James Bulger’s Dad Is Begging Authorities To Reveal Jon Venables’ Identity
Jon Venables was sentenced to 40 months in prison yesterday after authorities found child abuse material on the killer's laptop as well as a 'paedophile manual' which taught a reader how to 'safely' have sex with a child.
Campaigners called the sentence, handed down at the Old Bailey, grossly inadequate due to the perpetrator's criminal history.
He's been given three identities since being released from prison for the brutal murder of toddler James Bulger. Authorities have had to reissue new ones and move him around the UK to ensure no one from the public becomes a vigilante and enacts their own type of punishment on him.
But James Bulger's dad, Ralph, is at a loss as to why so much of the taxpayers' funds are being spent on keeping his identity secret.
Speaking to the Mirror, Mr Bulger said: "We've got to watch this sexual deviant. We know what he's capable of. He's just waiting for another victim. Let's make sure there's no more."
Yesterday's sentence was the second time Venables has been booked for having child abuse materials in his possession.
He was arrested in 2010 when his probation officer arrived at his flat and found the murderer trying to destroy his computer's hard drive. When they looked into the data, police found images of children as young as two years old being abused and raped.
Ralph's solicitor, Robin Makin, also told the Mirror: "We are immensely concerned about the danger that Jon Venables would pose if released again. Due to his innate nature, there has to be a fundamental reassessment of the [anonymity] order.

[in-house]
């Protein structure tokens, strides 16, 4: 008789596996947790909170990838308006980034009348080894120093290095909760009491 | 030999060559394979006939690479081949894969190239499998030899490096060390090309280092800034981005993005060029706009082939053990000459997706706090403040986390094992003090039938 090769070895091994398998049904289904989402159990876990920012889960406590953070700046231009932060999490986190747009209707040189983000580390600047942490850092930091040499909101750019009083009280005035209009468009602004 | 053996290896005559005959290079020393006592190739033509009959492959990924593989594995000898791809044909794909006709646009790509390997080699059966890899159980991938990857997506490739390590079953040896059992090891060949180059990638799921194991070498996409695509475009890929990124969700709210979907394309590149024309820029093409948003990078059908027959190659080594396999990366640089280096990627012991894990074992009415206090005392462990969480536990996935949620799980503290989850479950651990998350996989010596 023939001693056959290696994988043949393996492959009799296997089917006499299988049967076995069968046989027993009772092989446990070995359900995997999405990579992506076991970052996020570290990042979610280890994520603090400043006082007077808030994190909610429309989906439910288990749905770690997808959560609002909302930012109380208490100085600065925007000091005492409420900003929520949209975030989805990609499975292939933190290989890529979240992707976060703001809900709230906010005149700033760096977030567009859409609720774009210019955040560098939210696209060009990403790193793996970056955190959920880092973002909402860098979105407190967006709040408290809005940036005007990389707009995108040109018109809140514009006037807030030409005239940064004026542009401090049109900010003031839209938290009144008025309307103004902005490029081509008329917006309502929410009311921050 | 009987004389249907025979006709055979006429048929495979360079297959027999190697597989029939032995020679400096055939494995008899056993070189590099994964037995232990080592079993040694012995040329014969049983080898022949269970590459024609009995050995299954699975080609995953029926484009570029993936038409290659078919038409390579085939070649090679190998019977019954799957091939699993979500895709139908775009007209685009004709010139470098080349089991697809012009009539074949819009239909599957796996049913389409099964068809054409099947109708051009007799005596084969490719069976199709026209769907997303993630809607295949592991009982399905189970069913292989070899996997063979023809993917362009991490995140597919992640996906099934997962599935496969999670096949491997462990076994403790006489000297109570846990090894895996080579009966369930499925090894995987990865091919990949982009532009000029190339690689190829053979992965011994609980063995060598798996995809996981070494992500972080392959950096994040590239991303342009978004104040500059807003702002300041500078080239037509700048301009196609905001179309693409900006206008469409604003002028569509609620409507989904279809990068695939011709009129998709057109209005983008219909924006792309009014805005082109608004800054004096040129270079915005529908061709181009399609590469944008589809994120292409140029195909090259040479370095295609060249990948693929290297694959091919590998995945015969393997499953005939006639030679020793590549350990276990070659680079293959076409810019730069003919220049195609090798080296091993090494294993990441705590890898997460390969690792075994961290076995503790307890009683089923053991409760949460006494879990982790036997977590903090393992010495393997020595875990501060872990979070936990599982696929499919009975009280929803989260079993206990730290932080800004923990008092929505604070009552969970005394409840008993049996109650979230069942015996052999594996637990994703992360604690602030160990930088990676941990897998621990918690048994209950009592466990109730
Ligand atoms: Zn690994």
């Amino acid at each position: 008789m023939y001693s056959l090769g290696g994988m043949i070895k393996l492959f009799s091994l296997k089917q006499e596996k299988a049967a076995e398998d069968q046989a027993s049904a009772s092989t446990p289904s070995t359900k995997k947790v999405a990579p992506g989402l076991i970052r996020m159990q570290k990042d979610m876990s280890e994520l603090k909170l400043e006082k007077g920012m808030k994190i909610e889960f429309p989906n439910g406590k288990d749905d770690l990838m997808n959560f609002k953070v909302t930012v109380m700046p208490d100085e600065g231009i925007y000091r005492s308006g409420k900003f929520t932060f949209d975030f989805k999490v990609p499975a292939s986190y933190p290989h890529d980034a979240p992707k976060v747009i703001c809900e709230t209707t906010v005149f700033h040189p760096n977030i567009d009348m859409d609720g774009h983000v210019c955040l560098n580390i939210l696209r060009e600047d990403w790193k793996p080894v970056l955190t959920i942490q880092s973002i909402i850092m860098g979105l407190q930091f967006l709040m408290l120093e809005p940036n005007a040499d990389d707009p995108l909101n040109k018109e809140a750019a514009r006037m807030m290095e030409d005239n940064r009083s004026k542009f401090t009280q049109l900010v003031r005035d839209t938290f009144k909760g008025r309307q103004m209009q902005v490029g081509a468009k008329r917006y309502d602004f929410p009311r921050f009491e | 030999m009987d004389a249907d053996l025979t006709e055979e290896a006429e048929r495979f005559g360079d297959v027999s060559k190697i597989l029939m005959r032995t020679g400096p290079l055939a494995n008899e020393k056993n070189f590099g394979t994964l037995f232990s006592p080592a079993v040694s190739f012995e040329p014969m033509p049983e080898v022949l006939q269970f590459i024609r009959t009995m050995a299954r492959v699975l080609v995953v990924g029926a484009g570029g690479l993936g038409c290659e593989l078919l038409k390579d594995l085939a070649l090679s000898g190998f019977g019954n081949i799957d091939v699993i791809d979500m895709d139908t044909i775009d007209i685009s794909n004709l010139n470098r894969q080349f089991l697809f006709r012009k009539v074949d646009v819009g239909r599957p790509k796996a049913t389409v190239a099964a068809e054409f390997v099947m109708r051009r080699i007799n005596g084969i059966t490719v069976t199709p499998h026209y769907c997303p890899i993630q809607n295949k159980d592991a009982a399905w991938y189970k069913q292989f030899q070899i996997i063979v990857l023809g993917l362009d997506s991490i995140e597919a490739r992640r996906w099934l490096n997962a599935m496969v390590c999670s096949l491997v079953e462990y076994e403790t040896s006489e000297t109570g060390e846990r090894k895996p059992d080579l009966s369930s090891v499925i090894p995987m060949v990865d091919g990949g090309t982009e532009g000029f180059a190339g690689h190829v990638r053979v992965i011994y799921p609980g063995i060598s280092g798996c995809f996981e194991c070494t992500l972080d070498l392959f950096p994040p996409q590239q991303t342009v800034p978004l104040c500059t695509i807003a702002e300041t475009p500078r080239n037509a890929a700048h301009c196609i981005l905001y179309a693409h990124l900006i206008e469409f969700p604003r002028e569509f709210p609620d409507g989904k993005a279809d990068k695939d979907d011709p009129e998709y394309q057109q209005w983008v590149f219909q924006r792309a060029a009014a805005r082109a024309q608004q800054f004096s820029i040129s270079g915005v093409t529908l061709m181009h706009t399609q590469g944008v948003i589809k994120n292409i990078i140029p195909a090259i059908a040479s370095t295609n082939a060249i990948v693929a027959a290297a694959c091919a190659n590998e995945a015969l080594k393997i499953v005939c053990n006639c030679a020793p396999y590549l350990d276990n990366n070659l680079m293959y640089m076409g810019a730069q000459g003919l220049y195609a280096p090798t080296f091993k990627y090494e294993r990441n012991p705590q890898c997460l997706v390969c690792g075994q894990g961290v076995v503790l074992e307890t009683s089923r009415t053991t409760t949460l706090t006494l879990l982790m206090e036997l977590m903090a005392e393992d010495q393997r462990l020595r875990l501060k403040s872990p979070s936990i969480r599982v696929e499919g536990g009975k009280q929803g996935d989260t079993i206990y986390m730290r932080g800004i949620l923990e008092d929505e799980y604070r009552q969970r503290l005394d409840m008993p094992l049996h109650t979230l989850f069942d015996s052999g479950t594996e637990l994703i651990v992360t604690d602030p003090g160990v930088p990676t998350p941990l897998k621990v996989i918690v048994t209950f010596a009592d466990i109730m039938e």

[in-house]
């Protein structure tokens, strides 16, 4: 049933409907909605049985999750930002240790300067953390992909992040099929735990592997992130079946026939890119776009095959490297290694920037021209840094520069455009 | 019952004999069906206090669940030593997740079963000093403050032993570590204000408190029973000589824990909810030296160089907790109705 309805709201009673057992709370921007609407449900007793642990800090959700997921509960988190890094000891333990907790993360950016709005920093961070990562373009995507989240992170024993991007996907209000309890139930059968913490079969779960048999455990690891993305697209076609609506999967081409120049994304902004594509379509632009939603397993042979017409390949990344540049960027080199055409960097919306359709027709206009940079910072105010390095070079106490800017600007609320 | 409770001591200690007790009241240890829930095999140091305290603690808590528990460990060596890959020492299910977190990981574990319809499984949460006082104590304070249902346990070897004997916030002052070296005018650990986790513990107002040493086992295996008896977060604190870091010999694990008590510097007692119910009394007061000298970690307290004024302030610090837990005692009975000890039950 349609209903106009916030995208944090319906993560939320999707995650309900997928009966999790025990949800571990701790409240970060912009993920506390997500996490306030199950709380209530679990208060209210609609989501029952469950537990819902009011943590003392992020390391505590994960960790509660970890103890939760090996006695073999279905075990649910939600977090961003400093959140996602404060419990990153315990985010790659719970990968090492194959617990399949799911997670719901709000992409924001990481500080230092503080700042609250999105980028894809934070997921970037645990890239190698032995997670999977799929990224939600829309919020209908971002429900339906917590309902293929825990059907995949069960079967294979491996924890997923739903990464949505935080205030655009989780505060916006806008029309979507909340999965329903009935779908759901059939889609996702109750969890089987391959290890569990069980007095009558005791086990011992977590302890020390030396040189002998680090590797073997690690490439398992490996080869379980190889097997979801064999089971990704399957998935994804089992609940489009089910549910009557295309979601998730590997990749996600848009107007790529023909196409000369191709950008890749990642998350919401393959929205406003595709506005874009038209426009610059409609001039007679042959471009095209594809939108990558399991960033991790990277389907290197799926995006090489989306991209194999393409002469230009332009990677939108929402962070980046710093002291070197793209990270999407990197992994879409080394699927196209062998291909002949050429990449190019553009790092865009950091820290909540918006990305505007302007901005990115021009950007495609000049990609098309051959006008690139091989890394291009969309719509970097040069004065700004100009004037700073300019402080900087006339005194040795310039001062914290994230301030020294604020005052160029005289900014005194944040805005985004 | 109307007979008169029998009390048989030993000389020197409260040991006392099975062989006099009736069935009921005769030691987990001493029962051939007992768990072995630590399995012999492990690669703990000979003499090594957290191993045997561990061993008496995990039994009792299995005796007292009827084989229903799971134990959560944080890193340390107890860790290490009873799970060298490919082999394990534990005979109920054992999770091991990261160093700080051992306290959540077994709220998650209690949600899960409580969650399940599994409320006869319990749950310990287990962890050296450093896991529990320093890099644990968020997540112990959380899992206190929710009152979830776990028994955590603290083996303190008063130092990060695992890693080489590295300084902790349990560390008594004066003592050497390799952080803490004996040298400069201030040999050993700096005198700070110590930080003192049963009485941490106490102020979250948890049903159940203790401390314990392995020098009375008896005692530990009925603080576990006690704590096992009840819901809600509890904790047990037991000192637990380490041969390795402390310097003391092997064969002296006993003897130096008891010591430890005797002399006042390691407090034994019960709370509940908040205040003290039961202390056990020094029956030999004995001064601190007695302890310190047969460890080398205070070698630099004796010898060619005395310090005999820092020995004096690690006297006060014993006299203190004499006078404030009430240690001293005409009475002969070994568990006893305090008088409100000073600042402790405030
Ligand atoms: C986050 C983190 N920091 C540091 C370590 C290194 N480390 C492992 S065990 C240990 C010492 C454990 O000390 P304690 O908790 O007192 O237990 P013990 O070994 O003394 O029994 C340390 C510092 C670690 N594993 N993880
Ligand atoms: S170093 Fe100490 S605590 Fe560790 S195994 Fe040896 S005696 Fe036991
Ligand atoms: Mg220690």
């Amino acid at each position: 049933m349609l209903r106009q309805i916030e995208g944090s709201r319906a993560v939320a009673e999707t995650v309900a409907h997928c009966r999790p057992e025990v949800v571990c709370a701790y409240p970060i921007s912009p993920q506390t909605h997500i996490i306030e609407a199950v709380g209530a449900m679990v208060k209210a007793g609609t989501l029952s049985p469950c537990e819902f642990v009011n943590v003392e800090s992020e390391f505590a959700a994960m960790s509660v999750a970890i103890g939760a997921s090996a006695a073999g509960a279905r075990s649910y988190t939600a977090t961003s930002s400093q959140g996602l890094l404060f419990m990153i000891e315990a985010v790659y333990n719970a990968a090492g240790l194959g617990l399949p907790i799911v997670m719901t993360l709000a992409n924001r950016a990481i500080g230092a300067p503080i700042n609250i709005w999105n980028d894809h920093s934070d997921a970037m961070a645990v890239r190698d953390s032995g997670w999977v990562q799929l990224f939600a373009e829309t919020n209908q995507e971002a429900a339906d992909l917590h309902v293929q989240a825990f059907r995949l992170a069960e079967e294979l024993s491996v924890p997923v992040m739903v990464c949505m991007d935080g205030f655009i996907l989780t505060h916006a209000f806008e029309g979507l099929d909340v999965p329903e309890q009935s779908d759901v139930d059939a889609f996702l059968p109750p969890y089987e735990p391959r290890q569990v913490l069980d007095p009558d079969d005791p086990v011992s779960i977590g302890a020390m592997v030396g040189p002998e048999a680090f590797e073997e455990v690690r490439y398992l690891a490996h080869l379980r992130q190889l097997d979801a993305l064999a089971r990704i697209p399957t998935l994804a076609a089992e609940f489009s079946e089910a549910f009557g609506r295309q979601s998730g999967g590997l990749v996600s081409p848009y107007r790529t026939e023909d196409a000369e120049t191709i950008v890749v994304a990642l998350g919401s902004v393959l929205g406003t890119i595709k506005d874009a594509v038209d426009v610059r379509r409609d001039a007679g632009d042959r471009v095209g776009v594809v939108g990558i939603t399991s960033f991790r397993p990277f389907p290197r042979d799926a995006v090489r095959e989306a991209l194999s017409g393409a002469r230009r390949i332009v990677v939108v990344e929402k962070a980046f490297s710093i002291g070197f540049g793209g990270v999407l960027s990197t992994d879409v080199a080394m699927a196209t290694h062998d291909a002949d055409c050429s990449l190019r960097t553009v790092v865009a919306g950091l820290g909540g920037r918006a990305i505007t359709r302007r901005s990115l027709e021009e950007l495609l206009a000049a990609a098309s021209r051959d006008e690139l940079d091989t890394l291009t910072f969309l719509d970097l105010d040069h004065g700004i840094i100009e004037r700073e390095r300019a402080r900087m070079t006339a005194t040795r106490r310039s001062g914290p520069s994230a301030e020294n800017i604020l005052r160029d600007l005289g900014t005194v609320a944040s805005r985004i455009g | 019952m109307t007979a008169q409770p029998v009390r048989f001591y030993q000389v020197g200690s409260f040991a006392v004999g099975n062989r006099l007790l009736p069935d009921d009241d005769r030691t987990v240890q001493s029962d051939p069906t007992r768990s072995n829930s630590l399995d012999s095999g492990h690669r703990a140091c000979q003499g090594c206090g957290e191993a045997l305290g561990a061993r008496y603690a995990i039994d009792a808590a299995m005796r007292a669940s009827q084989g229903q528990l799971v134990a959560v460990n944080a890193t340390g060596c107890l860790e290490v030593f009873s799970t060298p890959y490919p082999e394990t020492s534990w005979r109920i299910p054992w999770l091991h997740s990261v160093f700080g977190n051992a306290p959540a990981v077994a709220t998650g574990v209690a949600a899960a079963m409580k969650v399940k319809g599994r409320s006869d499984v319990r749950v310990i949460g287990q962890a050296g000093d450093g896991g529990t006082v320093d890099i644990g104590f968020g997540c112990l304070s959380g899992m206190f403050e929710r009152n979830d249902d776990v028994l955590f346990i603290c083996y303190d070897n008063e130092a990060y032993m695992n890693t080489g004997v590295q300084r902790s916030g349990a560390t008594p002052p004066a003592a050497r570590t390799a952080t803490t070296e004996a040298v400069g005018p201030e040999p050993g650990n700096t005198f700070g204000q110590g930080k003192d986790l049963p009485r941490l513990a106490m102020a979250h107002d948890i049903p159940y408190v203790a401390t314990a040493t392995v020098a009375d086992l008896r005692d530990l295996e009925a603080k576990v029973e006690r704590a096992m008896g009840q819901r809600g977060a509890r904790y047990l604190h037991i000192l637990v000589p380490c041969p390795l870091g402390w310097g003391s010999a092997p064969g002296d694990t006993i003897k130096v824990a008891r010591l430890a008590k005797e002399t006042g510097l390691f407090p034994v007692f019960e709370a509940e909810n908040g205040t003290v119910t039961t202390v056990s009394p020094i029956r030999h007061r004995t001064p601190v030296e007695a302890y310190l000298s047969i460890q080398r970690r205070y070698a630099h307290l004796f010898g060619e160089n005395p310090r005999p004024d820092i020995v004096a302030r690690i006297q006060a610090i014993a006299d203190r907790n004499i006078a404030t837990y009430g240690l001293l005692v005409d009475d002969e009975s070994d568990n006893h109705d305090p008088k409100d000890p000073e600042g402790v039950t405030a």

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"The authorities have not been able to manage him in the community.
"He's already reverted to committing further criminal offences and, rather ominously, where is this going to lead?"
Even Venables' former lawyer, who represented him in 1993 for the Bulger case, reckons he should be unmasked.
Laurence Lee told Good Morning Britain: "As far as anonymity is concerned I have every sympathy with the Bulger family and if I was in their shoes, I would be clamouring as loudly as they are for his anonymity.
"He has had his chances, he's committed two very serious sets of offences and anonymity has been wasted on him."
But it's not as if people haven't already tried to illegally reveal Venable's identity in the past. The Attorney General launched an investigation last year after his details were reportedly leaked on social media.
Two men were arrested in 2013 for uploading pictures onto Facebook and Twitter that claimed to be adult versions of Venables and his co-accused in the James Bulger case, Robert Thompson.
It's also illegal to upload a picture of a random person and claim it to be either Venables or Thompson as they can pose a 'very real risk of serious physical harm or death'.
Featured Image Credit: PA